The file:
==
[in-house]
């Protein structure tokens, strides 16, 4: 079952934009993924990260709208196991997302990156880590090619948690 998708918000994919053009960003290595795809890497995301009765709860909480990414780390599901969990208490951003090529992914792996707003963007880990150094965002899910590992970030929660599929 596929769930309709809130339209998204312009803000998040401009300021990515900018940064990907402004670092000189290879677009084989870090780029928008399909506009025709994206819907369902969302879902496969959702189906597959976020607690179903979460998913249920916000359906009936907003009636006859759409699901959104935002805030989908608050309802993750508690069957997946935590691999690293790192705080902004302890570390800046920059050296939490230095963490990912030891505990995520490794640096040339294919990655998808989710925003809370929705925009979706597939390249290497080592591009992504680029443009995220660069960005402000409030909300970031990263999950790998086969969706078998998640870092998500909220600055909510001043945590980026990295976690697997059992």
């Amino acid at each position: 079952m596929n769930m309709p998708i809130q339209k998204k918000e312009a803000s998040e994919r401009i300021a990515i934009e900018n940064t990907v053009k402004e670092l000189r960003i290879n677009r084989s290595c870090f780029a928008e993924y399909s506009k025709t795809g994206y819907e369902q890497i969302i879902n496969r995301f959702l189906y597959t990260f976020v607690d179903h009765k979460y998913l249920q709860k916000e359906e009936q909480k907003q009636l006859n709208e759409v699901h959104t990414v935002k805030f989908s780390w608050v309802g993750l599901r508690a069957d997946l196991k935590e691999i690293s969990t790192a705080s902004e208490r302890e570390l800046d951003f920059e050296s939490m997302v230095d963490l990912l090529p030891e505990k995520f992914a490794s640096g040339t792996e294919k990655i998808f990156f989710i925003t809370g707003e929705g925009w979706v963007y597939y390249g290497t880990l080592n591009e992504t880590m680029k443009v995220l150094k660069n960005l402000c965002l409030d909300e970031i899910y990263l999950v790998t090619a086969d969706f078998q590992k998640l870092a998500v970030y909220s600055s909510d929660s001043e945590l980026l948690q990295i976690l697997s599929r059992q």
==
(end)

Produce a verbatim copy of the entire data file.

[in-house]
């Protein structure tokens, strides 16, 4: 079952934009993924990260709208196991997302990156880590090619948690 998708918000994919053009960003290595795809890497995301009765709860909480990414780390599901969990208490951003090529992914792996707003963007880990150094965002899910590992970030929660599929 596929769930309709809130339209998204312009803000998040401009300021990515900018940064990907402004670092000189290879677009084989870090780029928008399909506009025709994206819907369902969302879902496969959702189906597959976020607690179903979460998913249920916000359906009936907003009636006859759409699901959104935002805030989908608050309802993750508690069957997946935590691999690293790192705080902004302890570390800046920059050296939490230095963490990912030891505990995520490794640096040339294919990655998808989710925003809370929705925009979706597939390249290497080592591009992504680029443009995220660069960005402000409030909300970031990263999950790998086969969706078998998640870092998500909220600055909510001043945590980026990295976690697997059992």
């Amino acid at each position: 079952m596929n769930m309709p998708i809130q339209k998204k918000e312009a803000s998040e994919r401009i300021a990515i934009e900018n940064t990907v053009k402004e670092l000189r960003i290879n677009r084989s290595c870090f780029a928008e993924y399909s506009k025709t795809g994206y819907e369902q890497i969302i879902n496969r995301f959702l189906y597959t990260f976020v607690d179903h009765k979460y998913l249920q709860k916000e359906e009936q909480k907003q009636l006859n709208e759409v699901h959104t990414v935002k805030f989908s780390w608050v309802g993750l599901r508690a069957d997946l196991k935590e691999i690293s969990t790192a705080s902004e208490r302890e570390l800046d951003f920059e050296s939490m997302v230095d963490l990912l090529p030891e505990k995520f992914a490794s640096g040339t792996e294919k990655i998808f990156f989710i925003t809370g707003e929705g925009w979706v963007y597939y390249g290497t880990l080592n591009e992504t880590m680029k443009v995220l150094k660069n960005l402000c965002l409030d909300e970031i899910y990263l999950v790998t090619a086969d969706f078998q590992k998640l870092a998500v970030y909220s600055s909510d929660s001043e945590l980026l948690q990295i976690l697997s599929r059992q």